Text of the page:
The reason behind this was the constantly changing specifications, requirements and doctrines around which the new vehicle would be designed. The constantly changing requirements, on the other hand, were driven by various technical and political problems arising during development.
Eventually, in 1979, the final design was presented to the Army and production was approved shortly afterwards in 1980. The Bradley, named after WW2 Army General Omar Bradley, was split into two versions, both closely resembling each other, but featuring minor differences and intended for different roles.
While the M2 Bradley was intended as an IFV, capable of transporting and supporting infantry units in combat, the M3 Bradley CFV (Cavalry Fighting Vehicle) is intended to perform scouting and reconnaissance work, ditching its infantry-carrying ability in favour of improved communications systems and increased ammunition capacity.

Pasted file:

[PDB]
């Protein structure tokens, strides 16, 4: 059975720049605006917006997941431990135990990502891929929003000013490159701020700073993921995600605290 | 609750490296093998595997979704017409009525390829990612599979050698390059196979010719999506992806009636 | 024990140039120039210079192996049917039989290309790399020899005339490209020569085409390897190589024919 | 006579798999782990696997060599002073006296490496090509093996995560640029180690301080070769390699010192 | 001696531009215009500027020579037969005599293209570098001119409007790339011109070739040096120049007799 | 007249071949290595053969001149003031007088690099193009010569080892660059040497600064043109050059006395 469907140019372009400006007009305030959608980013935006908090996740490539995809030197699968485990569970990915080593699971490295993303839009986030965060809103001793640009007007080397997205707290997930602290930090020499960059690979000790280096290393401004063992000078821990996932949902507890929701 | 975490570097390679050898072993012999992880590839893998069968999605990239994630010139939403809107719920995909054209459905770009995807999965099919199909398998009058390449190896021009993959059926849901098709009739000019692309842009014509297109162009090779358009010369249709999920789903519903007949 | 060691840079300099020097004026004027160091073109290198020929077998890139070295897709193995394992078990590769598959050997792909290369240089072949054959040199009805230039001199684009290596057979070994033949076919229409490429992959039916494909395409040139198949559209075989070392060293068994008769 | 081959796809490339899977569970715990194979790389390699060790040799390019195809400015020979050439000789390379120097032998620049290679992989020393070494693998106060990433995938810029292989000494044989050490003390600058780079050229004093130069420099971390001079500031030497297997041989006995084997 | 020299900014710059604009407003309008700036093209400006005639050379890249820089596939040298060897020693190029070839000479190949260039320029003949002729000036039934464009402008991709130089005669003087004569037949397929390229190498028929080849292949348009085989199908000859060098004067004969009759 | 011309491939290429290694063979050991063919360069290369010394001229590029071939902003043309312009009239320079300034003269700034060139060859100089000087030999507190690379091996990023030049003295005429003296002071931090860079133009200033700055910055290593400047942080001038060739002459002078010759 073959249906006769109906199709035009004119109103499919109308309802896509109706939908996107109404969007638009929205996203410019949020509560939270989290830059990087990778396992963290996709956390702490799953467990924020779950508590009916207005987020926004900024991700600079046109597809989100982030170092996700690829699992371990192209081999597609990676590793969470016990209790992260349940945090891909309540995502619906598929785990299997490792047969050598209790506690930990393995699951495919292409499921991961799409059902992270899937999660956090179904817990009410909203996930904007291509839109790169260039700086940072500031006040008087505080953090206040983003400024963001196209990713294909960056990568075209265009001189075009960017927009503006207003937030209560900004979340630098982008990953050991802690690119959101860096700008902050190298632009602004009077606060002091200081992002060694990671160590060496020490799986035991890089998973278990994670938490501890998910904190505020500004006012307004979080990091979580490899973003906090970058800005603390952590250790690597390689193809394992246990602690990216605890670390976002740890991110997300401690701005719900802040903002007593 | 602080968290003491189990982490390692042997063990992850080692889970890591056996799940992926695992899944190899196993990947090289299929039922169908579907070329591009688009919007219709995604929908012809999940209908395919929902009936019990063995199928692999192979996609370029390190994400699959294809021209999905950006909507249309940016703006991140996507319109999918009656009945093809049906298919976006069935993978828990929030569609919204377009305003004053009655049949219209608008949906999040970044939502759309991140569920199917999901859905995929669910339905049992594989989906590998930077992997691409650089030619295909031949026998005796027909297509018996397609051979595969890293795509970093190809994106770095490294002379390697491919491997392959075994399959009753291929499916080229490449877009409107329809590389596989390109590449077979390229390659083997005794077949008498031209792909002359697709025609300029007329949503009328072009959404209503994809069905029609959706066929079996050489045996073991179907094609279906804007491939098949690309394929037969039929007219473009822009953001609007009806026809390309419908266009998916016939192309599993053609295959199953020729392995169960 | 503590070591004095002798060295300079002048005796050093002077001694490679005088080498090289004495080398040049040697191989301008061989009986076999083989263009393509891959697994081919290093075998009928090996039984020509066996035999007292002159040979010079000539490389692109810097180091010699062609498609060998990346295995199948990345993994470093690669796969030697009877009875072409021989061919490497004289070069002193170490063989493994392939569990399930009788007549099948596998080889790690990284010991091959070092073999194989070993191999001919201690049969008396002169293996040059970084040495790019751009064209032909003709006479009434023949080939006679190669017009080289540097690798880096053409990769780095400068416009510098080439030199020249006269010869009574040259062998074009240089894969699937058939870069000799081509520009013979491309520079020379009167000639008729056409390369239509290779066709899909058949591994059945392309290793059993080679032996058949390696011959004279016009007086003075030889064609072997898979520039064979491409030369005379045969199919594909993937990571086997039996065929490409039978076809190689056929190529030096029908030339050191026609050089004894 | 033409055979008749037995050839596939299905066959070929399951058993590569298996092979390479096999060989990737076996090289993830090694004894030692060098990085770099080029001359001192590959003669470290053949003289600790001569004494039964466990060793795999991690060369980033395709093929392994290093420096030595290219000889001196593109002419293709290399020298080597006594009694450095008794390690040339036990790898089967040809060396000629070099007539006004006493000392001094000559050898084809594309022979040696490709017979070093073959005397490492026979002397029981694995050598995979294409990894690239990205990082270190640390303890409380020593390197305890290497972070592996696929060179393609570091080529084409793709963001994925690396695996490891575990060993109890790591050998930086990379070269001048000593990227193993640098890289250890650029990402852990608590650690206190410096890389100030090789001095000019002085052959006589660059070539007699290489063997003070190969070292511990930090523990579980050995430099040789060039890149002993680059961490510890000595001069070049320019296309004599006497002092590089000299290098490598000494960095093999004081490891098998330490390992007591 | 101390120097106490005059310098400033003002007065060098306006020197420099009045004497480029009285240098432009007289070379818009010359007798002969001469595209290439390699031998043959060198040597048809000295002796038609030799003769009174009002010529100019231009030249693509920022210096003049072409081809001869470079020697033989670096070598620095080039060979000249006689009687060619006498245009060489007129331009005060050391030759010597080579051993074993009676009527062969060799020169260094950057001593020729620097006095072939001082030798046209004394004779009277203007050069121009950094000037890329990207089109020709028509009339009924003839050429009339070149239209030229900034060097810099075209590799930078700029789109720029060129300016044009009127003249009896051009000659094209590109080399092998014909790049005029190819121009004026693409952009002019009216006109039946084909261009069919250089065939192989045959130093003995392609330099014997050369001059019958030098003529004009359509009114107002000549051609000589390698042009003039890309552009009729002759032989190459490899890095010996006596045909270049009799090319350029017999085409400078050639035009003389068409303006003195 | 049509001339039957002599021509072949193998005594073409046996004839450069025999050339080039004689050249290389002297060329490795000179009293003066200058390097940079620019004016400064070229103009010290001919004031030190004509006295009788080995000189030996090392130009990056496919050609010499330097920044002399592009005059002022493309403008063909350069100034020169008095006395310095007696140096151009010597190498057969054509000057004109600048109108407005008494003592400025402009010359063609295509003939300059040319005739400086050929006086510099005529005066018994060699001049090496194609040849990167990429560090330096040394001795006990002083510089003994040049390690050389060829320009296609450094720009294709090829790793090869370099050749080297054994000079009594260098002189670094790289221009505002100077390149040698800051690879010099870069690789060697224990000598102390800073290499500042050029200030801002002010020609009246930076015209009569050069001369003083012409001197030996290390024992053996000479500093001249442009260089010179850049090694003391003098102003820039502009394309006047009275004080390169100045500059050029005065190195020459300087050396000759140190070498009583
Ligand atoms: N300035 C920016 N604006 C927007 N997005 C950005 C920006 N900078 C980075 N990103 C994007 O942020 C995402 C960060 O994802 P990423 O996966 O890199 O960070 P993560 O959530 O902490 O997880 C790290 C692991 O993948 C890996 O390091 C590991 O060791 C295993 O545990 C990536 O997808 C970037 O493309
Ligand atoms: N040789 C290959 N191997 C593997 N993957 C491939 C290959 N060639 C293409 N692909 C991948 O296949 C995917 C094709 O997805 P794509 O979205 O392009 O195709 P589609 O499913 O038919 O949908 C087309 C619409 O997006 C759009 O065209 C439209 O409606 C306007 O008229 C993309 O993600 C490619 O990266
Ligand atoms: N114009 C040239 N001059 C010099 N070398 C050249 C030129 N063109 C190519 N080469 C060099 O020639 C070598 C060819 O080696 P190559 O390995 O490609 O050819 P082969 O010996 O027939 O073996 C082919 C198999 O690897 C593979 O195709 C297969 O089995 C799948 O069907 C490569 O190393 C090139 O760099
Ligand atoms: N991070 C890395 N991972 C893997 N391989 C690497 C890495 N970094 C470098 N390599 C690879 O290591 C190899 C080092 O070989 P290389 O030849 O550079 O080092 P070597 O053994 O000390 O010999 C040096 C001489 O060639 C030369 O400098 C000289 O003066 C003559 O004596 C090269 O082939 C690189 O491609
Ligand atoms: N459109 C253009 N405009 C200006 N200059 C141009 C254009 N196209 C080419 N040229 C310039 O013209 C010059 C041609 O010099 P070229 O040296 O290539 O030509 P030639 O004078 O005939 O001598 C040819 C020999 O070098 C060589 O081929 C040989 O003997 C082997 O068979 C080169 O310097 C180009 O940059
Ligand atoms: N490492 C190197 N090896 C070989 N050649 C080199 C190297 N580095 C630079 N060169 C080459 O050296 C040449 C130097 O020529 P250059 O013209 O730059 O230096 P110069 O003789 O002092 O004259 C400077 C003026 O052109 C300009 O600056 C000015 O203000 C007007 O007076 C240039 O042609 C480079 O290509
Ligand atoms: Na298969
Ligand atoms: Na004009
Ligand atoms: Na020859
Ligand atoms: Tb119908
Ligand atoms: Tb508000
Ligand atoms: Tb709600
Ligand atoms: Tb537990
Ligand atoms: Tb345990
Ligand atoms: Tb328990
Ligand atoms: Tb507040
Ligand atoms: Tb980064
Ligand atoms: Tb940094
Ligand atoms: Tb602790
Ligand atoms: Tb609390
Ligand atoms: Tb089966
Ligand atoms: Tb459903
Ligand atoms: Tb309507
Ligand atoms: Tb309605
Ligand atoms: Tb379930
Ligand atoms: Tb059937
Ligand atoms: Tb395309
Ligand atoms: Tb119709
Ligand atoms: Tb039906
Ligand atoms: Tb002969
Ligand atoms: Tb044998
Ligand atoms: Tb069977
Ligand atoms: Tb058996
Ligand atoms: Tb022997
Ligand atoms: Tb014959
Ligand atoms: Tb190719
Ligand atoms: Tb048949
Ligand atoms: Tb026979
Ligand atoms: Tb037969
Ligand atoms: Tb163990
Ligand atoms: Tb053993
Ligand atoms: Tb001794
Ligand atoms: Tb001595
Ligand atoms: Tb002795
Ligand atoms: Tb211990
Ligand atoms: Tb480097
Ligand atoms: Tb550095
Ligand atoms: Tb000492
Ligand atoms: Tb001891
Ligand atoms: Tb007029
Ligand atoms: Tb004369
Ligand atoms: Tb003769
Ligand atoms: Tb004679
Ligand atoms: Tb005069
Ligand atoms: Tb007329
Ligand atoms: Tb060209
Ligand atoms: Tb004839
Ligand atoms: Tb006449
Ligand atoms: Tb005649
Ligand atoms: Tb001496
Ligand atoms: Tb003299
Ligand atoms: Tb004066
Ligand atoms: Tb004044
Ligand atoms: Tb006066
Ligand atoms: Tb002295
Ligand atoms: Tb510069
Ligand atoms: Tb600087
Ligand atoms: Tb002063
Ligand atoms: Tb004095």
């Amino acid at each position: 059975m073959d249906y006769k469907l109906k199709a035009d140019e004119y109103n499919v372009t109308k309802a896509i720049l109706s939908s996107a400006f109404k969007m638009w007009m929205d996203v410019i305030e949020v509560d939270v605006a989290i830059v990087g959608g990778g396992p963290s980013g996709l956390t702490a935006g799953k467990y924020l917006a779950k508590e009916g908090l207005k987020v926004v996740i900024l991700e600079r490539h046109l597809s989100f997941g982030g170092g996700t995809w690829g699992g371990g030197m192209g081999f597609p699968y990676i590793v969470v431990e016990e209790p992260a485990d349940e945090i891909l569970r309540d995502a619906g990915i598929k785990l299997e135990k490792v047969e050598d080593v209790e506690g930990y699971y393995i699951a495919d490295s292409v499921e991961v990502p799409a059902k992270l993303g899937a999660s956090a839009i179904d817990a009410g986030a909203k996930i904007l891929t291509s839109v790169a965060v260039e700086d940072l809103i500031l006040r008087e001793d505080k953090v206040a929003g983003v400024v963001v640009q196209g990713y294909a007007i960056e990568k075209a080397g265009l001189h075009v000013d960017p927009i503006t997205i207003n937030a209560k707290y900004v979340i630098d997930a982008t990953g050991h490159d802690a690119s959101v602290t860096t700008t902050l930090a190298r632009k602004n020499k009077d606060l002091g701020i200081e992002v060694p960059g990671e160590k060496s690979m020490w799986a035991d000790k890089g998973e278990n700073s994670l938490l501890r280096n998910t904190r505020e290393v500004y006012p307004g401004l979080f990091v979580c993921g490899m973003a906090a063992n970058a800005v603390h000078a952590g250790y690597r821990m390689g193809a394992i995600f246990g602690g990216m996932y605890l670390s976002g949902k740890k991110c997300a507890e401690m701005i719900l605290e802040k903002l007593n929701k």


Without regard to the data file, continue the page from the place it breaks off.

The Bradley entered service with the U.S. Army in 1981 and saw extensive combat use during the Gulf War as well as subsequent conflicts. Despite several (unsuccessful) efforts being made to replace the Bradley with a newer design, the vehicle still remains in active service with U.S. armed forces today, with over 6,500 units produced.
- From Devblog
- Similar IFVs of other nations
|Food Machinery Corporation (FMC)|
|Amphibious AFVs||LVT(A)(1) · LVT(A)(4)|
|USA light tanks|
|M8 · M22 · T18E2|
|LVT||LVT(A)(1) · LVT(A)(4)|
|M2||M2A2 · M2A4 · M2A4 (1st Arm.Div.)|
|Stuart||M3 Stuart · M3A1 Stuart · M3A1 (USMC) · M5A1 · M5A1 (5th arm.div.)|
|M24||M24 · M24 (TL)|
|Post-war||M41A1 · T92 · M551 · M3 Bradley · HSTV-L|